NPR has an interesting article on a Rabbi who is seeking a young wife in order to lower the cost of his health insurance:
When Rabbi Craig Ezring’s annual health insurance costs soared 38 percent this year to a whopping $18,636, he did more than just complain.
He went looking for a young wife.
For several years, the Boca Raton, Fla., rabbi had been getting coverage through a small corporation he formed with his wife. When she died four years ago, he thought the cost of his insurance coverage would drop. Instead it rose.
That’s partly because Ezring, 56, had a heart bypass surgery a couple of years ago. Nonetheless, he said he’s still quite healthy, and does ballroom and Latin dancing twice a week.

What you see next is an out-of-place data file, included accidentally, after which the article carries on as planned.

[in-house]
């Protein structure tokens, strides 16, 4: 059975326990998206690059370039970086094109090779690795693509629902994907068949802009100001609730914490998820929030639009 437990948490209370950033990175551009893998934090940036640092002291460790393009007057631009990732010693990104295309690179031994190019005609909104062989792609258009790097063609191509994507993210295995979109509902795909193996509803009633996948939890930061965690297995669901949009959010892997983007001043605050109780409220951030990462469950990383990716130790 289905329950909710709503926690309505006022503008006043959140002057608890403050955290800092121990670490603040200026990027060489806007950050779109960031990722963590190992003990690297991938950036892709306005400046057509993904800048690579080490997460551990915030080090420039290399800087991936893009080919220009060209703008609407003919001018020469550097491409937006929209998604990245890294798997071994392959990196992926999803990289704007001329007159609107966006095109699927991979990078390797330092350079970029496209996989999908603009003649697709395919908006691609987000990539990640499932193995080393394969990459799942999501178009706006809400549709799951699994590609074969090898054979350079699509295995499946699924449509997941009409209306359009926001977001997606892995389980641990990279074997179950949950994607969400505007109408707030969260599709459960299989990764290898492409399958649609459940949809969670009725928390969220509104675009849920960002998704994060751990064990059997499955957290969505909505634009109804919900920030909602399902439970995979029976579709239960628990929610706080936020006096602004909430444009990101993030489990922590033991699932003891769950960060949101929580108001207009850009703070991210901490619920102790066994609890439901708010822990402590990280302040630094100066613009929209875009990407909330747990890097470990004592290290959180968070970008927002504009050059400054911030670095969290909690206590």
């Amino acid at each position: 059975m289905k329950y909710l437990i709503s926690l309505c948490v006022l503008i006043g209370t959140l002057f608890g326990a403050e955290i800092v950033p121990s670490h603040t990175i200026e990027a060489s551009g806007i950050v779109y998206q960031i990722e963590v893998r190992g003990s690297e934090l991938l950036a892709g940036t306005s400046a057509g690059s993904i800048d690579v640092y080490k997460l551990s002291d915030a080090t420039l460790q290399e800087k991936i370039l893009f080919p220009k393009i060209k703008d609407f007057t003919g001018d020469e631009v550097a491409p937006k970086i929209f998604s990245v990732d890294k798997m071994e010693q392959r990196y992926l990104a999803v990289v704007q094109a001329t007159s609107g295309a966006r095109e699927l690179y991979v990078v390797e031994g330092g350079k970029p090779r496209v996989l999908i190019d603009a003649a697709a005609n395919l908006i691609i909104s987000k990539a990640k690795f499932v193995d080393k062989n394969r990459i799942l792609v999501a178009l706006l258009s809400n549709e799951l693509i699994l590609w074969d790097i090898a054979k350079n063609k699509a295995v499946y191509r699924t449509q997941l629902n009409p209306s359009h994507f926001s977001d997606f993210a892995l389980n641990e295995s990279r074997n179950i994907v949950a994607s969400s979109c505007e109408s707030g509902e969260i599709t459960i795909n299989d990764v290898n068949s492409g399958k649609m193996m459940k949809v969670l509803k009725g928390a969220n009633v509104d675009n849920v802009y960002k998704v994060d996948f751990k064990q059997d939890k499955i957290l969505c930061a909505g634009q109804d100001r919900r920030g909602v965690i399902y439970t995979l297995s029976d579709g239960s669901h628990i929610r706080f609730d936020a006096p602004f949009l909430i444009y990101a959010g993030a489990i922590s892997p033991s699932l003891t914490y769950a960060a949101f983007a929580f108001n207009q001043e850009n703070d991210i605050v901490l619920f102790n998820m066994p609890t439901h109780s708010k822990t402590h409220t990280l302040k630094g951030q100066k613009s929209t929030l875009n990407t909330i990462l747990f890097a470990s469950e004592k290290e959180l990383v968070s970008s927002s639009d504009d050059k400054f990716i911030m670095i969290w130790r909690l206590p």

When he got his latest health insurance bill in August, Ezing said he almost had a heart attack.
An insurance broker told him his small business insurance rate is based on the age of the owner of the company. So, Ezring posted on his blog that he was looking for a younger woman who wouldn’t mind marrying him to help him get cheaper coverage.
I have hear of many reasons for getting married, but in the 21st century, as people deal with the cost of health insurance, maybe the Rabbi’s reason to get married is as good as any.
This brings me to a paraphrase of Song of Solomon 8:7:
“Many waters cannot quench love, neither can floods drown it. If one offered for love all the wealth of his house, it would be utterly scorned, except when health insurance becomes unaffordable.”
Professor of Old Testament
Northern Baptist Seminary